This eBook is about charting a course for students at undergraduate level to be successful in writing their dissertation or project. Alongside this, it is primarily a support for academic staff who have a supervision role at undergraduate level, especially those who are new to this in their career. It also has wider readership potential for Masters Level supervisors as many of the same supervision and academic writing issues extend to both sectors. Some of the key issues that have emerged in the literature on supervision at undergraduate level are relevant to the case of Masters research supervision also. Important factors for the supervisor of both levels exist such as avoiding conflict of interest between themselves and their student, as well as experiencing the possibilities of both variable workloads and quality of supervision. This is especially important as the number of students being supervised is on the rise, and the ability of individual staff to carry out their other duties is becoming more constrained which can result in less time being available for supervision of each student and the quality of their supervision perhaps suffering. Therefore it is a very useful online resource for all supervisors to have on their desktop/laptop as it provides useful insights into ways in which students can be assisted with writing, as well as being a very useful and flexible starting place for all students to have as they write.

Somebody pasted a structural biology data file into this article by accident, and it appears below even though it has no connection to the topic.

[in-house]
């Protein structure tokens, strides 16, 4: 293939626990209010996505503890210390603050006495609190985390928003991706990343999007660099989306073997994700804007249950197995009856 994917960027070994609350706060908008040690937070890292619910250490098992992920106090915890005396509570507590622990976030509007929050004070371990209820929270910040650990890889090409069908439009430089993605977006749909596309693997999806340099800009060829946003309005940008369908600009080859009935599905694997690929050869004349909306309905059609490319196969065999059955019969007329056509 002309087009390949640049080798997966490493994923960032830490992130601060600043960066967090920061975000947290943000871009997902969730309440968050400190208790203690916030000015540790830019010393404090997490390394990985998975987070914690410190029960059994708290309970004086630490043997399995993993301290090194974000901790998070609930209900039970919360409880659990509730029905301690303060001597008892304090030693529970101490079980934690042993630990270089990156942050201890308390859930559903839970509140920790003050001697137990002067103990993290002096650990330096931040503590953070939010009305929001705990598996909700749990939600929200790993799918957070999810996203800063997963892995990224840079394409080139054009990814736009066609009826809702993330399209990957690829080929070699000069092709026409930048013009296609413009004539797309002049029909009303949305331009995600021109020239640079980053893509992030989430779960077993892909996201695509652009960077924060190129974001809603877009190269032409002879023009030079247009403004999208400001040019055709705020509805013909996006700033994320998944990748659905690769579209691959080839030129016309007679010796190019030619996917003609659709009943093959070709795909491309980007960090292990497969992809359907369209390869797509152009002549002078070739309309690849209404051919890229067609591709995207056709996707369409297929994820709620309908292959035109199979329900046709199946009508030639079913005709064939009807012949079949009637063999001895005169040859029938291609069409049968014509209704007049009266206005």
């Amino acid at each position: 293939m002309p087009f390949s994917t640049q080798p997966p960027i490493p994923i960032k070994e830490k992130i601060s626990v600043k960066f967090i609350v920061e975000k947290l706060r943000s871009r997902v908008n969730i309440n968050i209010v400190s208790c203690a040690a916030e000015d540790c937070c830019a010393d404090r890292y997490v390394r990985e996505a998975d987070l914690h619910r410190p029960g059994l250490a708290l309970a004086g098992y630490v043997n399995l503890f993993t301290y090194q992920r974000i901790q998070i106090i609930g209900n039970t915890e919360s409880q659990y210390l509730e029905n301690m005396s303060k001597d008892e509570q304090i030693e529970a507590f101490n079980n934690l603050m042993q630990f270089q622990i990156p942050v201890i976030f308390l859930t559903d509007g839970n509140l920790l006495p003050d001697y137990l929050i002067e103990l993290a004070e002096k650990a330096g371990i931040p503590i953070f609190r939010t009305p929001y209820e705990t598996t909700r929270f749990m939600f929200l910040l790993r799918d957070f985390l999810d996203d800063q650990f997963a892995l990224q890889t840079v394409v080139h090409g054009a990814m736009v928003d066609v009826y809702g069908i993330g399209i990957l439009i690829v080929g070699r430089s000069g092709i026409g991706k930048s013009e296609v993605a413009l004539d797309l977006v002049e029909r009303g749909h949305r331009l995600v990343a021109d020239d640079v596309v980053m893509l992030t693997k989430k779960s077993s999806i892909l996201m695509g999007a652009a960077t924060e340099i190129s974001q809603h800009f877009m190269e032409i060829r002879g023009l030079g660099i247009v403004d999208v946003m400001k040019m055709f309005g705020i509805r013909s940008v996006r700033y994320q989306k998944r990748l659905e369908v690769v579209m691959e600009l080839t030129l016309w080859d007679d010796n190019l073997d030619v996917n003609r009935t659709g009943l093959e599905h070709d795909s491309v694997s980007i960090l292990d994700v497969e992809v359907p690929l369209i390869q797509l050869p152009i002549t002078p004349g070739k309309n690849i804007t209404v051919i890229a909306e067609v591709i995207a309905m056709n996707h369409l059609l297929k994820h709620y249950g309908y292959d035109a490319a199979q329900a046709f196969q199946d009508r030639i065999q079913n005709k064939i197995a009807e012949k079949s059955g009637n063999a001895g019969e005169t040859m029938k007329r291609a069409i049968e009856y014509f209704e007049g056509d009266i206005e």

There are chapters in the eBook from around the world, and from different disciplines and contexts, so it is instantly obvious that writing and supervising a good undergraduate dissertation is a global challenge, and this eBook can help meet it! We believe this eBook is necessary as there are many texts available today to help Masters and Doctoral students write their thesis, and further work oriented at supervisors at these levels, to provide guidance, support and pedagogies for the postgraduate research supervision process, but the undergraduate student and supervisor seem to have been neglected along the way.
We are supervisors ourselves and so are all the contributing authors; so this eBook is written by supervisors and for supervisors! The examples and exercises provided in many chapters will be helpful in addressing problems that can arise in both the writing and supervising of an undergraduate dissertation or project.